Oral traditions maintain that some Saho clans came from diverse geographical origins and all adopted Saho, as their common language and all shared a common cultural heritage. Some Saho clans affiliate their origins to Islamic dignitaries during Khilafa period including to one of the four Khalifas themselves. This should not be surprising, as well known in this region; peoples of the Horn of Africa and the Arabian Peninsula have a long history of human migration across the red sea, intermarriage, intensive linguistic, social and cultural exchange.
The people of Saho were known for their fierce opposition to any foreign invaders and colonial aggressors. Their oral history and poems tell many amazing stories of bravery and sacrifices they had offered over the last two centuries. They uncompromisingly and heroically defended their beloved land from repeated attempts of highland Abyssinian rulers to invade their land and had defeated Raas Araia and Raas Alula until the Italians invaded Eritrea in 1889.
The Saho, before the Italians’ occupation, were organized as clans, which have become federated into several major tribes. They had chiefs, their affairs being managed by councils of elders. This did not suit the Italians’ need for close control and accordingly they appointed chiefs in charge of each tribe: a measure, which made for administrative efficiency if not for popularity.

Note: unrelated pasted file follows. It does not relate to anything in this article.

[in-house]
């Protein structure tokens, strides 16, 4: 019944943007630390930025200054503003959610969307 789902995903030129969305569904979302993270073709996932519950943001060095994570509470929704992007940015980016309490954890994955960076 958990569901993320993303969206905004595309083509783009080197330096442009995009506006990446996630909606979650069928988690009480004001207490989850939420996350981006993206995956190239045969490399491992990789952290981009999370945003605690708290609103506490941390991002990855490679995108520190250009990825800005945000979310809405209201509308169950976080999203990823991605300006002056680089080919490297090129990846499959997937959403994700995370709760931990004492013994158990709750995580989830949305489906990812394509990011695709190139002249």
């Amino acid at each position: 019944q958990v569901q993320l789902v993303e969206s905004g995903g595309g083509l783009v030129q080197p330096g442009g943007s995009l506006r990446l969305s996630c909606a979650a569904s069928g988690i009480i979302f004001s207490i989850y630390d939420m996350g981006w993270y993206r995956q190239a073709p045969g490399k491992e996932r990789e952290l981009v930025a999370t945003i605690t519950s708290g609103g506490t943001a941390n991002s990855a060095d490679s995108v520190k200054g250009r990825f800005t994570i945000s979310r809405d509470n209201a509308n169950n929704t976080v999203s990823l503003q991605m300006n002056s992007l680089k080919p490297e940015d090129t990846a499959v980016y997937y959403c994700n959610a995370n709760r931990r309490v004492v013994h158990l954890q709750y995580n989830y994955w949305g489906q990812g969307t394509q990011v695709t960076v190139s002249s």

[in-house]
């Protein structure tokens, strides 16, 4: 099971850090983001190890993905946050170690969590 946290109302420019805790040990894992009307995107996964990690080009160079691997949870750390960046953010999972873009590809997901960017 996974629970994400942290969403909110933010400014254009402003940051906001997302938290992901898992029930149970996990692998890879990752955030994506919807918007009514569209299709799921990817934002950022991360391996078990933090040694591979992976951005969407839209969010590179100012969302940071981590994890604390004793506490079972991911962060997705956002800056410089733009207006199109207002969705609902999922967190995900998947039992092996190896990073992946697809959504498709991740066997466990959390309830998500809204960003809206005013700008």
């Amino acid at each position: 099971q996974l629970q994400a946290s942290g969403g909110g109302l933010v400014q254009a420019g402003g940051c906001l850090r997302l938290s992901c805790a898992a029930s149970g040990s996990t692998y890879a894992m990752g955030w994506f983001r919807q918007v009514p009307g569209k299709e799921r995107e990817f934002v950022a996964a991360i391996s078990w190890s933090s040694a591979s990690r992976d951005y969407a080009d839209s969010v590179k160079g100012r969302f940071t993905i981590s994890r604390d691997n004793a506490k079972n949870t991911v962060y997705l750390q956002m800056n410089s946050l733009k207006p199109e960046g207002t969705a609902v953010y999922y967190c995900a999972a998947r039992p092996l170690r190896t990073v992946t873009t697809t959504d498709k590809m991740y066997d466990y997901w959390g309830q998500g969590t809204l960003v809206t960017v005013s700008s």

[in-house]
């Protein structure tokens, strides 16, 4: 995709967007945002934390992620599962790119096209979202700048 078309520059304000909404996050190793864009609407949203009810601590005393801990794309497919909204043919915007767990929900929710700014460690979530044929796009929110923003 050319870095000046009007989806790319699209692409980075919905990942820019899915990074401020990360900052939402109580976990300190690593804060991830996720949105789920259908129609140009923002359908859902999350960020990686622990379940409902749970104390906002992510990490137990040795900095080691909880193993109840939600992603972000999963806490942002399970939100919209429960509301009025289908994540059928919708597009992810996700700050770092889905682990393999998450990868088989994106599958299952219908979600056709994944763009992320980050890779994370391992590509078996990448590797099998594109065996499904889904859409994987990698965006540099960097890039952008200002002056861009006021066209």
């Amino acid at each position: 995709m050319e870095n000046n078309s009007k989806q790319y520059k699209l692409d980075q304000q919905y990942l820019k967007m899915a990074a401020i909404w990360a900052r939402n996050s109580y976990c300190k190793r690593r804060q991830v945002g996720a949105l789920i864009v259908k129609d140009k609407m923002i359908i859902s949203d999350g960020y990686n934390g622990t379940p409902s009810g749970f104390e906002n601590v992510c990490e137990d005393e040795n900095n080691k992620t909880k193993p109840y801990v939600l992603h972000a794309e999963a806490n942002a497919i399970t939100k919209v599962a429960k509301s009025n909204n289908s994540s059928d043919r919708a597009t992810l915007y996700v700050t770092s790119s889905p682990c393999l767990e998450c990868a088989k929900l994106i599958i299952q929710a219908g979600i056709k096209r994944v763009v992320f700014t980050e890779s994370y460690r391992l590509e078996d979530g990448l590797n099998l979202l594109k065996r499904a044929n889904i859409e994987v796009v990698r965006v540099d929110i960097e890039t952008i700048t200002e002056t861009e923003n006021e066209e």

In terms of talking about their economy, the Saho are agro-pastoralists and their subsistence economy relies in livestock breeding and rain-fed agriculture, based on communal land ownership system. Prior to the Italian colonization, they secured caravan trade routes between the coasts and the highlands, which provided the clans with additional income.
As most parts of the pre-colonial Africa, land was owned commonly by the clan. It was because of this common ownership of land it was easy for colonialists to take away the land from pastoral nomads. Italians declared land owned by pastoralists as belonging to the State.
The family constitutes elementary segments in the segmentary genealogical structure. This structure taken as a whole, defines the system of rights over the land, including particularly pasturage, to which each family may lay claim by reasons of its genealogical position. The social organization of Saho is based on kinship and descent. The sub-tribes are of as genealogical branches descended from a common ancestor. They are known as Kisho, Mela, or Are. Each sub-tribe is divided into numerous kinship groups known as Dik or Abusa, which usually bears the names of individuals, the founders of the lineage. This three trips include,ASA BORA, ASAWURTA, BARADOTTA, DABRI MELA, GADAFUR, GALLE GIYA, GINNI KARA, HADO, HASABAT ARE, IDDA, IROB, KABOTA, MINIFRE, NAFEEAA, SHEIKHA, TARU3A, SAATOT, SALMUNTA, SANAFE (SAN3FE)( (Abdulkader S. Mohammed 1997: The Saho of Eritrea: Ethnic Identity and National Consciousness.)